The Impact of Advancement Via Individual Determination on the College Readiness of First-Generation Hispanic Students in an Urban South Texas High School

Abstract

This study examined the phenomenon of college readiness in Hispanic first-generation college students. The purpose of this study was to determine if a relationship exists between first-generation Hispanic student participation in an Advancement Via Individual Determination (AVID) elective course and college readiness. The researchers used logistic regression with a dependent variable, college readiness [measured by passing and failing scores on the Texas Success Initiative (TSI) Assessment in Reading, Writing and Math] and the predictor variables: AVID participation, Average T-scores of Advanced Placement, and Average T-scores of ACT and Dual Enrollment. Findings indicated that high school AVID elective course participation was a function of TSI Reading, Writing, and Math scores; however, middle school AVID elective course participation was not a function of these scores. The results highlight the importance of continued research on AVID participation and college readiness, particularly in the form of college placement exam scores such as the Texas Success Initiative.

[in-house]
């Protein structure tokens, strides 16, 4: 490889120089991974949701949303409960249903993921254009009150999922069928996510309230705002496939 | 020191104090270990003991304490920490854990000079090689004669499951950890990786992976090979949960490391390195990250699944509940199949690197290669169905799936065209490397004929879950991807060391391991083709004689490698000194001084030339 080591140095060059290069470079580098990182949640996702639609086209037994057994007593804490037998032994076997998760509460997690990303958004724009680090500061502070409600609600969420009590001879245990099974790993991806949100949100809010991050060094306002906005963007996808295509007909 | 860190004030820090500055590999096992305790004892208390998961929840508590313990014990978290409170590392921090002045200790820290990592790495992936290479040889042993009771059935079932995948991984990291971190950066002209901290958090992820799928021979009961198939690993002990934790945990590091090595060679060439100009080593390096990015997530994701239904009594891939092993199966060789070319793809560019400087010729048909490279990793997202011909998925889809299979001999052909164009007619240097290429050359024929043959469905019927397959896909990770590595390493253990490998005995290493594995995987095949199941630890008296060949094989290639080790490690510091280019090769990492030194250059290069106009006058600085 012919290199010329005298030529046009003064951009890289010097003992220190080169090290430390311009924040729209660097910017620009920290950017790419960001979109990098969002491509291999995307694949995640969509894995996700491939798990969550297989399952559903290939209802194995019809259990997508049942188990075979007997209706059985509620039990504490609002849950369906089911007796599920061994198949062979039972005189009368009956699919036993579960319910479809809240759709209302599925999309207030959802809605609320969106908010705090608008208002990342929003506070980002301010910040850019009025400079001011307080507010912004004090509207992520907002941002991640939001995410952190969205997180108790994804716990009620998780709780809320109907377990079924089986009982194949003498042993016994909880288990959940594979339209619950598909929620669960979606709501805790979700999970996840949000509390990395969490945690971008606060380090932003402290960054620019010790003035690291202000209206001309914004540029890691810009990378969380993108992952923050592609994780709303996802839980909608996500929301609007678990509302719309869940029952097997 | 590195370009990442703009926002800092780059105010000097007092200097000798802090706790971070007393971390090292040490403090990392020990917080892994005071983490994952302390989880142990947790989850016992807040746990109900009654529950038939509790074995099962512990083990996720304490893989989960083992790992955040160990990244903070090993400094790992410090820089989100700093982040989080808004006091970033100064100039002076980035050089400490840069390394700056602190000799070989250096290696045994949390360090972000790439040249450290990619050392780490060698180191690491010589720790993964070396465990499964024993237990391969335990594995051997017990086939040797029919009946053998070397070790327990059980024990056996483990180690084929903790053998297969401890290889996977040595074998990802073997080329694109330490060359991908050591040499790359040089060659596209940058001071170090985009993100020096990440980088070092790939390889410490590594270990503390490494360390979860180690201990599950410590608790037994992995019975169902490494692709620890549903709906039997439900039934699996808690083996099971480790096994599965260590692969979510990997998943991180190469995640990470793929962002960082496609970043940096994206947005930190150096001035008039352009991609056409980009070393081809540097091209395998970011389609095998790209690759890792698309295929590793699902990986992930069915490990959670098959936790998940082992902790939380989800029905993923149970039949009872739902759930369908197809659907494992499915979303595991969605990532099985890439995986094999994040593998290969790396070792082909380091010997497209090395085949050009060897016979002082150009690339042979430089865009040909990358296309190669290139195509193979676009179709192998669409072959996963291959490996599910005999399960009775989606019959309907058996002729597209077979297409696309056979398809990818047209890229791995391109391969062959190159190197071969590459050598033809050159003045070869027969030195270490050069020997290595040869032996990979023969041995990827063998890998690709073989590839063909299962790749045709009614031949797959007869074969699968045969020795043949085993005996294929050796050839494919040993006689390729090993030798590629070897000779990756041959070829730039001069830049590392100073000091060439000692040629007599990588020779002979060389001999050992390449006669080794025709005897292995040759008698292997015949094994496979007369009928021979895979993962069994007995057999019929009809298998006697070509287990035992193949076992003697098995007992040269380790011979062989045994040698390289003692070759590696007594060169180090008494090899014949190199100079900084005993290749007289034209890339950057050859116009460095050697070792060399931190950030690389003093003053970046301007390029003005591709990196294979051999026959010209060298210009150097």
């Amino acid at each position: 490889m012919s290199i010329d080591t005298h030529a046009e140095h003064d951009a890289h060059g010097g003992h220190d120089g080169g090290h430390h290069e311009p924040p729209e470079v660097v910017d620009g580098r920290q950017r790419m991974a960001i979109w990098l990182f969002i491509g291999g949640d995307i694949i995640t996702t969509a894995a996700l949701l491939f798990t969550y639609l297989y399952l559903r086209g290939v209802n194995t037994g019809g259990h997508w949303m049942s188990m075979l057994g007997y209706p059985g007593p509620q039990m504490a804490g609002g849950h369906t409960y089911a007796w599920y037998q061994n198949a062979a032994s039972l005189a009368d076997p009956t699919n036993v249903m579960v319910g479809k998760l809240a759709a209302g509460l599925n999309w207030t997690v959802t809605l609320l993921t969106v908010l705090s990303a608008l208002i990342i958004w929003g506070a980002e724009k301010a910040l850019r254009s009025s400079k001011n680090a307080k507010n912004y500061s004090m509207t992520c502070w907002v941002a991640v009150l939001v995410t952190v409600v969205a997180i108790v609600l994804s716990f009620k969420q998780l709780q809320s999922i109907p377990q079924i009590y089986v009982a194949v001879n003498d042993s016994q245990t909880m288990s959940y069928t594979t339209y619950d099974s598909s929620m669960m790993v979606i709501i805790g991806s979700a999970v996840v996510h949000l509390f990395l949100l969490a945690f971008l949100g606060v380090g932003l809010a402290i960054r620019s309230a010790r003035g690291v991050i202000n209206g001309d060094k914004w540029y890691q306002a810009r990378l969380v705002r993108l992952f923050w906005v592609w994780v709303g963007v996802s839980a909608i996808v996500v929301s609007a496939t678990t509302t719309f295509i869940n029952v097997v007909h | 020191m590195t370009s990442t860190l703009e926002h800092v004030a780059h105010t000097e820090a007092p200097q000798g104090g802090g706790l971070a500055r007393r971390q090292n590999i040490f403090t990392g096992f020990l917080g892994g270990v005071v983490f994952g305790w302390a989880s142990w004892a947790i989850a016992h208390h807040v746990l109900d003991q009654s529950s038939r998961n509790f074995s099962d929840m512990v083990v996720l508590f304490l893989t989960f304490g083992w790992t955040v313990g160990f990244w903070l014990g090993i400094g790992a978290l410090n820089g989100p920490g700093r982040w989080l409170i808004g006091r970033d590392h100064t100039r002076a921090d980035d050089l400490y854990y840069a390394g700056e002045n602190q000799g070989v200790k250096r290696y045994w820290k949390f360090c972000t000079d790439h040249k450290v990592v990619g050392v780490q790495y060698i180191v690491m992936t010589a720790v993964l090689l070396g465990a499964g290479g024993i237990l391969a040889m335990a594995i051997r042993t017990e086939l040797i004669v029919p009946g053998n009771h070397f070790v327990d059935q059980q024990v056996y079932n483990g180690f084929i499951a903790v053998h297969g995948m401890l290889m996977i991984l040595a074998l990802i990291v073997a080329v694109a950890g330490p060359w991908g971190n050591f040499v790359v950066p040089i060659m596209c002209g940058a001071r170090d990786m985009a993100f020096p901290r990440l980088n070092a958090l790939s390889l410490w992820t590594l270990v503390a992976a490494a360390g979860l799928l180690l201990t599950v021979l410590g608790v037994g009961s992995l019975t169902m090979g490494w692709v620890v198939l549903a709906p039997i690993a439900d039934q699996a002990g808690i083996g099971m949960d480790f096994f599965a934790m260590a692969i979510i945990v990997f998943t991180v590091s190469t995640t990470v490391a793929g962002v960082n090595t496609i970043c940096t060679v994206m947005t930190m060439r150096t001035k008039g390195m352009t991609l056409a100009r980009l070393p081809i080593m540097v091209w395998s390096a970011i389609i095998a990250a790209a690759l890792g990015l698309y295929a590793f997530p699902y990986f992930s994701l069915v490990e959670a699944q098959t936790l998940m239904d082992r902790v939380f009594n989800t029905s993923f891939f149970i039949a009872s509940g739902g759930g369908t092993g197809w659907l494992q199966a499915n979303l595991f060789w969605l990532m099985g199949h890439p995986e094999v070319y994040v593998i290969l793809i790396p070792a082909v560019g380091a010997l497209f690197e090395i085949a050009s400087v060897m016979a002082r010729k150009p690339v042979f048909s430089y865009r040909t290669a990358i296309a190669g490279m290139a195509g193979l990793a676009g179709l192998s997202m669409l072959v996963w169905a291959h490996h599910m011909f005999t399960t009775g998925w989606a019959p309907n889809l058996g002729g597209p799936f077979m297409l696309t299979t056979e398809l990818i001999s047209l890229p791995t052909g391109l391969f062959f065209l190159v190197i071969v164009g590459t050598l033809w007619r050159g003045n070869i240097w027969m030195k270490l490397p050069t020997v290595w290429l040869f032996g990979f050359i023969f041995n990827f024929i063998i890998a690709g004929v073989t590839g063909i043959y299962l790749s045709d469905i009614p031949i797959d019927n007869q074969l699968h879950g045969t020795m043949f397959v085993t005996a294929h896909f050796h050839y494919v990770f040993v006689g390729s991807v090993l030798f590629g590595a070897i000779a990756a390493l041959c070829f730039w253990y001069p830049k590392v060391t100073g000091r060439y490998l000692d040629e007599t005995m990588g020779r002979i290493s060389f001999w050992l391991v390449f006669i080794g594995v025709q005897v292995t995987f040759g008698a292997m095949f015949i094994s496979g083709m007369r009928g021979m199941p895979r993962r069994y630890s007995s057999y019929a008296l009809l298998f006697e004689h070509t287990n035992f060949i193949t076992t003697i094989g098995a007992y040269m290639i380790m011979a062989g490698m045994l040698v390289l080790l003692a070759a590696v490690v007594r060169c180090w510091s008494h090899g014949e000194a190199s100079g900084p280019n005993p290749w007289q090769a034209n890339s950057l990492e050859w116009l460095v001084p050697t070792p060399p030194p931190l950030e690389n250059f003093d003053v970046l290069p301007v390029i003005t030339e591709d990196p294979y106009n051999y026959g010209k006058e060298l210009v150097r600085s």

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Correspondence to Karen M. Watt.

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Morley, W., Watt, K.M., Simonsson, M. et al. The Impact of Advancement Via Individual Determination on the College Readiness of First-Generation Hispanic Students in an Urban South Texas High School. Urban Rev 53, 145–163 (2021). https://doi.org/10.1007/s11256-020-00554-2

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Keywords

  • Advancement via individual determination
  • College readiness
  • First generation college students
  • Hispanic students